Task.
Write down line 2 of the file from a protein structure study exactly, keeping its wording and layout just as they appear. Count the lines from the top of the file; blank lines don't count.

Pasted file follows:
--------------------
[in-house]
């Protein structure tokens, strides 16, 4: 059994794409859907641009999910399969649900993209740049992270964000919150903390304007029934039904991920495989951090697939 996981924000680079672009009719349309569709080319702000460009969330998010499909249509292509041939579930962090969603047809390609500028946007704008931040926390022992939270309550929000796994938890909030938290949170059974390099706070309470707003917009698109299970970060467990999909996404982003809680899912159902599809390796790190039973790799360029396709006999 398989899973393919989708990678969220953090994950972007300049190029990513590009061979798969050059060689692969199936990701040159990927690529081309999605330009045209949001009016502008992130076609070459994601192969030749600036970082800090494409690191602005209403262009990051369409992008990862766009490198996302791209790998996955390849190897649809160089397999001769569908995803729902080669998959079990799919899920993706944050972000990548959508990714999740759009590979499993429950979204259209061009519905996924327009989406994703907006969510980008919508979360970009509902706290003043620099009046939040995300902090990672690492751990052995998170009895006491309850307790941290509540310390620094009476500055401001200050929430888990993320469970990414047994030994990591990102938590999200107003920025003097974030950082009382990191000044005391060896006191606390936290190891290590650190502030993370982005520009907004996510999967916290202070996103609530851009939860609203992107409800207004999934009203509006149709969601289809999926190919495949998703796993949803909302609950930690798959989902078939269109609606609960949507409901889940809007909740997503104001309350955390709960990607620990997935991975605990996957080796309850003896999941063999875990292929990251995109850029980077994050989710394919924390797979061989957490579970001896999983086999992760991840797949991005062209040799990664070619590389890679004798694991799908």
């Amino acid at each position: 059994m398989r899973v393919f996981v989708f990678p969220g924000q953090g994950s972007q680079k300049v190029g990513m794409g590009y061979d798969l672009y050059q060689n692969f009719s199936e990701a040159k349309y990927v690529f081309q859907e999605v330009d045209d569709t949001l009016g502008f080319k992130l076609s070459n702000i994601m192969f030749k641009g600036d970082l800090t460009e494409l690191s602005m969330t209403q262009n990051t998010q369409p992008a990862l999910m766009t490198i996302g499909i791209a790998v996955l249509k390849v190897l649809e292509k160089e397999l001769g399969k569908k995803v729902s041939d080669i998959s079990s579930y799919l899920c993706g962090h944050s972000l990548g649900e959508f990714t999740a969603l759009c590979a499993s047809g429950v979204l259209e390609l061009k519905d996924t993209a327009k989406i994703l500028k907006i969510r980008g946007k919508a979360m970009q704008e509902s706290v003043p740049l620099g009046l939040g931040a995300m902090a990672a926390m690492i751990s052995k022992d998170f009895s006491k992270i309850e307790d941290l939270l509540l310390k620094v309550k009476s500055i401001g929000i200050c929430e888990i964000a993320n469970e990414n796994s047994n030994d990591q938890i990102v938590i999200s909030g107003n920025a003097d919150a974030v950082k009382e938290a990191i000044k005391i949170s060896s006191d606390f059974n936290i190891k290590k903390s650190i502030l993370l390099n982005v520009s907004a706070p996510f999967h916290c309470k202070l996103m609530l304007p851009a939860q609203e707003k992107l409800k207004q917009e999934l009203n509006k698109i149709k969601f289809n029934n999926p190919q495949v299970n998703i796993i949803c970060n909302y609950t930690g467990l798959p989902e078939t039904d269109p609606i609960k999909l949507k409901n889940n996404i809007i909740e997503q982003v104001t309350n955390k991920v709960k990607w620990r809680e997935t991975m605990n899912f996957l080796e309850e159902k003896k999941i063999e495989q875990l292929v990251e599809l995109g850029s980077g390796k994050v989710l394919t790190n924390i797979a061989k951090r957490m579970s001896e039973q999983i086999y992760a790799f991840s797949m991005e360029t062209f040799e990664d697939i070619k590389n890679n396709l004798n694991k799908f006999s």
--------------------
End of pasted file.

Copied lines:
């Protein structure tokens, strides 16, 4: 059994794409859907641009999910399969649900993209740049992270964000919150903390304007029934039904991920495989951090697939 996981924000680079672009009719349309569709080319702000460009969330998010499909249509292509041939579930962090969603047809390609500028946007704008931040926390022992939270309550929000796994938890909030938290949170059974390099706070309470707003917009698109299970970060467990999909996404982003809680899912159902599809390796790190039973790799360029396709006999 398989899973393919989708990678969220953090994950972007300049190029990513590009061979798969050059060689692969199936990701040159990927690529081309999605330009045209949001009016502008992130076609070459994601192969030749600036970082800090494409690191602005209403262009990051369409992008990862766009490198996302791209790998996955390849190897649809160089397999001769569908995803729902080669998959079990799919899920993706944050972000990548959508990714999740759009590979499993429950979204259209061009519905996924327009989406994703907006969510980008919508979360970009509902706290003043620099009046939040995300902090990672690492751990052995998170009895006491309850307790941290509540310390620094009476500055401001200050929430888990993320469970990414047994030994990591990102938590999200107003920025003097974030950082009382990191000044005391060896006191606390936290190891290590650190502030993370982005520009907004996510999967916290202070996103609530851009939860609203992107409800207004999934009203509006149709969601289809999926190919495949998703796993949803909302609950930690798959989902078939269109609606609960949507409901889940809007909740997503104001309350955390709960990607620990997935991975605990996957080796309850003896999941063999875990292929990251995109850029980077994050989710394919924390797979061989957490579970001896999983086999992760991840797949991005062209040799990664070619590389890679004798694991799908």